Ambulance Service Makes 512 Responses During 2004

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January 20, 2005

Ambulance Service Makes 512 Responses During 2004

The Scotland County ambulances rolled and rolled often in 2004 when emergency crews recorded a total of 512 responses. The numbers showed a fairly even split between in-county runs (204) and long-distance transfers out of the county (210).

Director Jose Padilla stated the 2004 calendar year produced a solid workload for the ambulance services 12 personnel and three ambulances.

The Scotland County Ambulance Service employs three paramedics as well as nine EMTs. The staffing maintains at least one paramedic on duty at all times.

“We always have at least one paramedic on duty and often times we will have two available,” Padilla stated.

As the numbers revealed, double duty was not uncommon for the staff as the ambulance service averaged 1.4 runs per day. That’s why the department maintains three primary rigs as well as a fourth back-up ambulance. The latter is frequently used for stand-by services such as at the racetrack and other public events where the ambulance crews are stationed as a public service.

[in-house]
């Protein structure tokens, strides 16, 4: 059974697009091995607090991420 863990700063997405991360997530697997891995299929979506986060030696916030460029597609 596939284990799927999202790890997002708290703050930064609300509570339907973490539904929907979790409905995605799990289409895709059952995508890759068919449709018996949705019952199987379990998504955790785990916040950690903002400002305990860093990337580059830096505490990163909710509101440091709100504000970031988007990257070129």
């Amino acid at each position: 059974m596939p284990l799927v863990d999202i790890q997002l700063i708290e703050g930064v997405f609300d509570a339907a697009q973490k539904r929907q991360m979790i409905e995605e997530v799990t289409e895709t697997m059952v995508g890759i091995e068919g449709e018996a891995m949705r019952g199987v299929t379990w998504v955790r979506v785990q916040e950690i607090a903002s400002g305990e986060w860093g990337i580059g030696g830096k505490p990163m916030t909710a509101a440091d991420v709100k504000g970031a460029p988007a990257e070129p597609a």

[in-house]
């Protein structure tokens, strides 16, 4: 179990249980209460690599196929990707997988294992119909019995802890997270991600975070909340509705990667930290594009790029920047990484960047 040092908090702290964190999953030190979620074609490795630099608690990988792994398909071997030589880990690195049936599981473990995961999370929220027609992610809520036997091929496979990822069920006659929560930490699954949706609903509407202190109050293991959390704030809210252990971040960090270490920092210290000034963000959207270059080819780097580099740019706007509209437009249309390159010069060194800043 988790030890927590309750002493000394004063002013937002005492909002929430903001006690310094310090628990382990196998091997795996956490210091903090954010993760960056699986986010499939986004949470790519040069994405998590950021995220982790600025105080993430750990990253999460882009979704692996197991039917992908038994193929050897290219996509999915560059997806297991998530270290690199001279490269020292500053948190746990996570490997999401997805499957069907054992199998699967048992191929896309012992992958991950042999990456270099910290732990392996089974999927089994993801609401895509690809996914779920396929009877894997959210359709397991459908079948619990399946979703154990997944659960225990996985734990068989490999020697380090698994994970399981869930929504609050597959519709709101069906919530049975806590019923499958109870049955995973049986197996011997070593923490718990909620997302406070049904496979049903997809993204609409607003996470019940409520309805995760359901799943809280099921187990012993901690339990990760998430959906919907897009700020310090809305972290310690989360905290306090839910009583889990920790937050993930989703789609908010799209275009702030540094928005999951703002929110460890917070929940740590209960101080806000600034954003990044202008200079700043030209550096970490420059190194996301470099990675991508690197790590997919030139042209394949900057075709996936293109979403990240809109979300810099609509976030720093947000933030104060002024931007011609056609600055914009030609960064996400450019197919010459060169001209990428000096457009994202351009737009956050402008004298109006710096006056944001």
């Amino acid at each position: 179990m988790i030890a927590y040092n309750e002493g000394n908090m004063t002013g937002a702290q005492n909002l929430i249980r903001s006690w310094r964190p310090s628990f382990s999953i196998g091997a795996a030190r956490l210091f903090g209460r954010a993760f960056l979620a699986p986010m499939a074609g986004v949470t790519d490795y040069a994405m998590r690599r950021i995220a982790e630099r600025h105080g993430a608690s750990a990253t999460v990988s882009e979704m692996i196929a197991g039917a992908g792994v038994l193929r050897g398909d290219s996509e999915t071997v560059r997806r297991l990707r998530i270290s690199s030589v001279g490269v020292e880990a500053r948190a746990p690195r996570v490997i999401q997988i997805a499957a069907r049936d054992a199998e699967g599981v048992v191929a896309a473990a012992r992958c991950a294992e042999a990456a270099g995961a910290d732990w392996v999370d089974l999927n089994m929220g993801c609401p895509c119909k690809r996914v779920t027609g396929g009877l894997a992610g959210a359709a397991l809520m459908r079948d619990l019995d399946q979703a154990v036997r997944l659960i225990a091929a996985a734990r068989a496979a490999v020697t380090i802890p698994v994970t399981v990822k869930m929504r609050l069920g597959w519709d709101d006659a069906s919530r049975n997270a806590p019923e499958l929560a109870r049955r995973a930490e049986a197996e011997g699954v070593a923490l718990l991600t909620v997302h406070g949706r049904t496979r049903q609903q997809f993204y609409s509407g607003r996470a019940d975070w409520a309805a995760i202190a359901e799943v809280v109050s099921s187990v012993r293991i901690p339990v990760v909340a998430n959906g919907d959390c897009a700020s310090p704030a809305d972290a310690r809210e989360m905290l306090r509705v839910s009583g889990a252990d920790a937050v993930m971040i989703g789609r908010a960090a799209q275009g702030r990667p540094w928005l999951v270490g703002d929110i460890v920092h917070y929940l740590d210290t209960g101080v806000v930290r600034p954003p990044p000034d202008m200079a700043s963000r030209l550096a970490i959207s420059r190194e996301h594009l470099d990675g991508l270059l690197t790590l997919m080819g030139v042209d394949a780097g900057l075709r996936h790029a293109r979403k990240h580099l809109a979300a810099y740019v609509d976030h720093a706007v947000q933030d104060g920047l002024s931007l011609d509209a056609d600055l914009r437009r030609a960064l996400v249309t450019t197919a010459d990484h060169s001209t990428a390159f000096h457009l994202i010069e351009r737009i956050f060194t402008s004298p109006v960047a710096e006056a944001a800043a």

Padilla stated he plans to utilize the numbers and statistics generated by the service to help better prepare his crews.

“We cannot only be better prepared if we know the more common types of calls we are receiving, but we can use the information for training. Based on injury trends we can provide patient education, training the public how to avoid the more common problems that we are encountering with our patients,” Padilla said.

Through the last six months of 2004 Padilla tracked data regarding patients transferred on the ambulances. The largest demographic group was patients 70 or over, with 29 such transfers. The remaining age groups were roughly equivalent, with nine transfers of patients age 61-69; seven patients age 41-60; six patients age 20-41 and 10 patients under the age 10.

Unfortunately some 85 transfers involved patients that did not provide data to the crews, meaning their statistics could not be recorded.

Padilla stated he hoped patients would help the ambulance service by providing their basic statistics in order to allow the EMS crews to better serve the public.

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